# What are the branches of the square root function?

I am studying branches of logarithm. I came to know that there are infinitely many branches of logarithm where $$\log z = \log |z| + i (\arg z +2k\pi)$$, $$k \in \mathbb Z$$ and $$z \neq 0$$. Now for each $$\alpha \in [0,2\pi)$$ if we restrict $$\arg z$$ to lie inside $$(\alpha , \alpha + 2\pi)$$ this will yield a branch of logarithm having branch cut $$\theta = \alpha$$ which is analytic in the cut plane $$D_{\alpha} = \mathbb C \setminus \{z \in \mathbb C : z \leq 0 \}$$. For each such branch there exists a principal logarithmic function where $$k=0$$ i.e. $$\log z =\log |z| + i \arg_{\alpha} z$$ where $$z \neq 0$$ and $$\arg_{\alpha}$$ is the restriction of the argument function on $$(\alpha,\alpha+2\pi)$$ for some $$\alpha \in [0,2\pi)$$. The principal branch of logarithm corresponds to $$k=0$$ and $$\arg=\arg_{\pi}$$ as the argument function which is known as principal argument function.

Now my question is :

"Is the same true for square root?" As we know that $$z^{\frac {1} {2}} = \exp (\frac {1} {2} \log z)$$. As we know that logarithm has infinitely many branches, each of which is analytic in some certain cut plane. So we can say that $$z^{\frac {1} {2}}$$ is analytic on a certain cut plane of the corresponding logarithmic branch. But I don't know whether it is analytic on any point on the cut plane of the corresponding logarithmic branch or not!! If it is not so then clearly there are infinitely many branches of square root function. Corresponding to each branch there are two square root functions. One is $$z \mapsto |z|^{\frac {1} {2}} e^{\frac {i\arg_{\alpha} z} {2}}$$ and the other is $$z \mapsto -|z|^{\frac {1} {2}} e^{\frac {i\arg_{\alpha} z} {2}}$$ for each $$\alpha \in [0,2\pi)$$. But for that I need the answer to the question whether $$z^{\frac {1} {2}}$$ is analytic on the points of the cut plane of the corresponding logarithmic branch or not. If the answer to that question is "no" then only we can extend the concept of logarithmic function to the square root function. I only know that the principal square root function is not continuous on $$\mathbb C \setminus \{0 \}$$.

The two concepts match. Let us at first revisit the logarithmic function:

The multivalued logarithm is defined as \begin{align*} \log(z)=\log|z|+i\arg(z)+2k\pi i\qquad\qquad k\in\mathbb{Z}\tag{1} \end{align*} In order to make single-valued branches of $$\log$$ we make a branch cut from $$0$$ to infinity, the most common being the negative real axis. This way we define the single-valued principal branch or principal value of $$\log$$ denoted with $$\mathrm{Log}$$ and argument $$\mathrm{Arg}$$. We obtain \begin{align*} \mathrm{Log}(z)=\log |z|+i\mathrm{Arg}(z)\qquad\qquad -\pi <\mathrm{Arg}(z)\leq \pi\tag{2} \end{align*}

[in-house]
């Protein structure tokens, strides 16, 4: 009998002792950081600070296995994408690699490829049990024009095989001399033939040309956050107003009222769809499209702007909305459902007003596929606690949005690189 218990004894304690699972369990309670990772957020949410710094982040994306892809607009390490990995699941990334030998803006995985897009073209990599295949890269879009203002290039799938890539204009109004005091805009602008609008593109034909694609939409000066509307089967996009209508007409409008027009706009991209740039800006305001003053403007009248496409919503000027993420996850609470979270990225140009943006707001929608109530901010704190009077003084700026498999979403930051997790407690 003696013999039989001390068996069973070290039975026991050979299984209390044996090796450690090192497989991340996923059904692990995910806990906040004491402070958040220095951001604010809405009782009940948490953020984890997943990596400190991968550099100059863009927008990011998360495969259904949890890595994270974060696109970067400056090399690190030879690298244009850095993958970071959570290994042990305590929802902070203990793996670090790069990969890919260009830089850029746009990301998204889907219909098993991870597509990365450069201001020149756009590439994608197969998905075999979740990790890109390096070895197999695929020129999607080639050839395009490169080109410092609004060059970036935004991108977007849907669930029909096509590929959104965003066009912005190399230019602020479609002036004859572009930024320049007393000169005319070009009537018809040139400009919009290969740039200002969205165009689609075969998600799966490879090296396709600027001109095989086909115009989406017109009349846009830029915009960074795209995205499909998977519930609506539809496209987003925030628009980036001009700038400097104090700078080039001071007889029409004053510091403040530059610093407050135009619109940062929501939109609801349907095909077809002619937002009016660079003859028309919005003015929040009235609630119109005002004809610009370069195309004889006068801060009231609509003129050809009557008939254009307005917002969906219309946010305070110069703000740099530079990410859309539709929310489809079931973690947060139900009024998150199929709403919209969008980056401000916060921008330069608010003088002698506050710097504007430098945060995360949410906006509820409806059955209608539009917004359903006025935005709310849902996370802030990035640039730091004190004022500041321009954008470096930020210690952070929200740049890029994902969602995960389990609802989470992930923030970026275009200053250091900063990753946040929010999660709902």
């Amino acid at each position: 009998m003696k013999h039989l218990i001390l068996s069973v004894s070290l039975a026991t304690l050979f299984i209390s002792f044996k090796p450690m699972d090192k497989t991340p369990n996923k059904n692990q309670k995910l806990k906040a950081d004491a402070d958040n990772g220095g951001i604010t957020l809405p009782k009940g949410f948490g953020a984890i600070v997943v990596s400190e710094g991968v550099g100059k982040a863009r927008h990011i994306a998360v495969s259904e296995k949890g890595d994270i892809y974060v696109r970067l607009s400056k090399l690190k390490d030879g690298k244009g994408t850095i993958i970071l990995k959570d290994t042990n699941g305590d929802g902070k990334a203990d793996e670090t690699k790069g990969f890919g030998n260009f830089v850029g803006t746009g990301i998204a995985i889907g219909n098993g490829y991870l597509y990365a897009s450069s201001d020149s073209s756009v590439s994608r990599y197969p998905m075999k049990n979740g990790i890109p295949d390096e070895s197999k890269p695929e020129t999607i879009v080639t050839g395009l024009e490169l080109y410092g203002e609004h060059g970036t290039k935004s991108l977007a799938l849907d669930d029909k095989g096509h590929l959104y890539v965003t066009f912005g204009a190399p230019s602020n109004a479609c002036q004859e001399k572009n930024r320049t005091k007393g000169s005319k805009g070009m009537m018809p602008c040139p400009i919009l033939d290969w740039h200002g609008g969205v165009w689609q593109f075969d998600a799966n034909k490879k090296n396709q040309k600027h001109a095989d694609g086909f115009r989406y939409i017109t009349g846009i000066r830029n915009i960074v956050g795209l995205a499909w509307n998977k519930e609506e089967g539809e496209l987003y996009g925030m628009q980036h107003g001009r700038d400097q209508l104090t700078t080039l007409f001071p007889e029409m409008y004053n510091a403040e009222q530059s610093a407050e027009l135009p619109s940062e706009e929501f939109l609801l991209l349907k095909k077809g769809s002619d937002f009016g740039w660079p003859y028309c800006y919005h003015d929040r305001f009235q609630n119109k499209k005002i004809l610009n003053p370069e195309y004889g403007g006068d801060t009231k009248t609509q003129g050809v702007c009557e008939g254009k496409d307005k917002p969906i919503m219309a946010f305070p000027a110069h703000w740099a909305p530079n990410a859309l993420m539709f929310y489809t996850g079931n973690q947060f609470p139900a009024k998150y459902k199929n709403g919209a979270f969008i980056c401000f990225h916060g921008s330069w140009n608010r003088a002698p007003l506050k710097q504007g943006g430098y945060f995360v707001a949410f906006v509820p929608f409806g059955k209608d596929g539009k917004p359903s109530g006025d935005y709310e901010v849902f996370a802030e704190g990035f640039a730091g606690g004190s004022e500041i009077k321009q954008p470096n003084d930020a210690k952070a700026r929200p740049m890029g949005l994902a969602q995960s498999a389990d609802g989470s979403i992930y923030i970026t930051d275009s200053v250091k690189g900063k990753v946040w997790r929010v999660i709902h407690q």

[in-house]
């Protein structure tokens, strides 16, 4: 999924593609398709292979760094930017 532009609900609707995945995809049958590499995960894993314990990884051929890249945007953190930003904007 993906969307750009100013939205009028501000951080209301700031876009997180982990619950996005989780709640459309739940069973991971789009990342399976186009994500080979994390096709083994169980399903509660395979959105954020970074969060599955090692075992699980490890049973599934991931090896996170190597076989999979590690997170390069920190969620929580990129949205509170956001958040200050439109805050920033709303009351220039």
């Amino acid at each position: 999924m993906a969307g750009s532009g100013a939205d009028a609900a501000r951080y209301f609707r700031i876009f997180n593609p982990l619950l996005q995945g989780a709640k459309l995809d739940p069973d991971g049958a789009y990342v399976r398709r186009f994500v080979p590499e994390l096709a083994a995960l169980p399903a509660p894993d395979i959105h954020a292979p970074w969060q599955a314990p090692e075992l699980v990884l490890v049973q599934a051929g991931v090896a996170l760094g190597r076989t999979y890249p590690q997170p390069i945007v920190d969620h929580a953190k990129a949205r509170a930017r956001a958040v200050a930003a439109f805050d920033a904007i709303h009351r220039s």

Now let's look at the square root function:

The two-valued square root is defined as \begin{align*} z^{\frac{1}{2}}&=|z|^{\frac{1}{2}}e^{i\frac{\arg(z)+2k\pi}{2}}\\ &=|z|^{\frac{1}{2}}e^{i\frac{\arg(z)}{2}}(-1)^k\qquad\qquad k\in\mathbb{Z}\tag{3} \end{align*}

In order to make single-valued branches of $$z^{\frac{1}{2}}$$ we make again a branch cut from $$0$$ to infinity along the negative real axis. This way we define the single-valued principal branch or principal value of $$z^{\frac{1}{2}}$$ denoted with $$\left[z^{\frac{1}{2}}\right]$$ and argument $$\mathrm{Arg}$$. We obtain

\begin{align*} \left[z^{\frac{1}{2}}\right]&=|z|^{\frac{1}{2}}e^{i\frac{\mathrm{Arg}(z)}{2}}\qquad\qquad -\pi <\mathrm{Arg}(z)\leq \pi\tag{4} \end{align*}

Now we are ready to calculate $$e^{\frac{1}{2}\log(z)}$$

We obtain from (1) \begin{align*} \color{blue}{e^{\frac{1}{2}\log(z)}}&=e^{\frac{1}{2}\left(\log|z|+i\arg(z)+2k\pi\right)}\\ &=|z|^{\frac{1}{2}}e^{\frac{1}{2}\left(i\arg(z)+2k\pi\right)}\\ &=|z|^{\frac{1}{2}}e^{i\frac{\arg(z)}{2}}(-1)^k\\ &\color{blue}{=z^{\frac{1}{2}}} \end{align*} which coincides with (3).

Taking the principal value $$\mathrm{Log}$$ we obtain from (2) \begin{align*} \color{blue}{e^{\frac{1}{2}\mathrm{Log}(z)}}&=e^{\frac{1}{2}\left(\log |z|+i\mathrm{Arg}(z)\right)}\\ &=|z|^{\frac{1}{2}}e^{i\mathrm{Arg}(z)}\\ &\color{blue}{=\left[z^{\frac{1}{2}}\right]} \end{align*} which coincides with (4).

We also see the relationship \begin{align*} e^{\frac{1}{2}\log(z)}=\left[z^{\frac{1}{2}}\right](-1)^k \end{align*}

Conclusion: The concepts of logarithm and square root match in the sense that the infinitely many branches of the logarithm yield precisely the two branches of the square root.

Note: This answer is mostly based upon chapter VI from Visual Complex Analysis by T. Needham.

• Very nice and clean explanation!! – Error 404 Jun 15 '18 at 10:40
• @Error404: Thanks. :-) – Markus Scheuer Jun 15 '18 at 11:47
• "The concepts of logarithm and square root match in the sense that the infinitely many branches of the logarithm yield precisely the two branches of the square root." I don't see how this makes any sense of the word 'match'. – Al Jebr Sep 12 at 19:50
• @AlJebr: Here we have the situation that the exponential function maps the infinite branches of the logarithm to the two branches of the square root function. You might want to consult the reference, which provides helpful information. – Markus Scheuer Sep 12 at 20:20